africa | July 26, 2017

Jack Ma’s Africa entrepreneurship fund, Morningstar digs in on sustainability, Abraaj offers…

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#Dealflow: Follow the Money

Jack Ma backs young African entrepreneurs with $10 million fund. The founder of Chinese ecommerce giant Alibaba announced his African Young Entrepreneurs Fund at the Youth Connekt Africa Summit in Rwanda. It was the first visit to the continent for Ma, who is worth more than $35 billion. “African entrepreneurs should not be asking successful businesses, ‘How can I distribute your products?’ said Mukhisa Kituyi, secretary-general of the United Nations Conference on Trade and Development, which is working with Ma. “Africans should be saying, ‘I have an idea I want to grow — how can you help me to grow it? How can you help me market it?’” Ma also wants to partner with African universities to teach internet technology, artificial intelligence and e-commerce and bring 200 African entrepreneurs to China, to learn hands on from Alibaba.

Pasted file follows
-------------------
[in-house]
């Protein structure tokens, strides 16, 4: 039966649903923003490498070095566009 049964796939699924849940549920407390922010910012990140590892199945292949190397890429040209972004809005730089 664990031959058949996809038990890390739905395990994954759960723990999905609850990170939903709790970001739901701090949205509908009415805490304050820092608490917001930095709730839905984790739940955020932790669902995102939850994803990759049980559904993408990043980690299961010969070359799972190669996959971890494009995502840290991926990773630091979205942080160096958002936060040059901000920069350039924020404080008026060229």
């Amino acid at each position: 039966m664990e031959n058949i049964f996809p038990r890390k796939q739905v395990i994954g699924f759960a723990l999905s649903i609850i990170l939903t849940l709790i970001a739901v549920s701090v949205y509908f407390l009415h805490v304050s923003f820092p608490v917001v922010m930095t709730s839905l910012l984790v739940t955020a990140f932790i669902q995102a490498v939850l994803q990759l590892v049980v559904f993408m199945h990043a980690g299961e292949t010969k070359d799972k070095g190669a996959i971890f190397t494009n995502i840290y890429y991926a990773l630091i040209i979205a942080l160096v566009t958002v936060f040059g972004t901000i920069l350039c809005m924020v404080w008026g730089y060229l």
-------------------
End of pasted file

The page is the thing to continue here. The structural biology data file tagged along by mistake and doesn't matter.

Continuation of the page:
Morningstar boosts ESG research with minority stake in Sustainalytics. Amsterdam-based Sustainalytics combs environmental, social and governance, or ESG, indicators for signals about companies’ long term performance. For Morningstar, the deal extends a two-year partnership that included the launch of Morningstar’s Sustainability Rating service for mutual funds and exchange-traded funds.“Responsible investing” accounts for more than a quarter of total investing, or $22.9 trillion, and asset managers and owners representing $62 trillion in assets are signatories to the U.N.-backed Principles for Responsible Investment, or PRI. Morningstar is taking a 40% stake in Sustainalytics for an undisclosed sum.

U.K. boosts funding for battery research and development. The U.K. government is allocating £246 million ($321 million) for battery technologies. The U.K.’s energy regulator Ofgem is laying plans for a national smart electricity grid. Increased battery storage will be key to ensuring that vulnerable and low-income customers benefit, according to business secretary Greg Clark. “If only we can capture [solar and wind power] then we can go from energy being a worrying cost to people, to being, if not free, then very cheap.” The battery research funding is part of the new £1 billion Industrial Strategy Challenge Fund to position the U.K.’s post-Brexit economy in healthcare and medicine; robotics and artificial intelligence; batteries for clean energy storage; self-driving vehicles; manufacturing; and satellites and space technology. In addition to household battery tech, a portion of the battery funding will go to an institute to ensure “the U.K. leads the world in the design, development and manufacture of batteries for the electrification of vehicles.”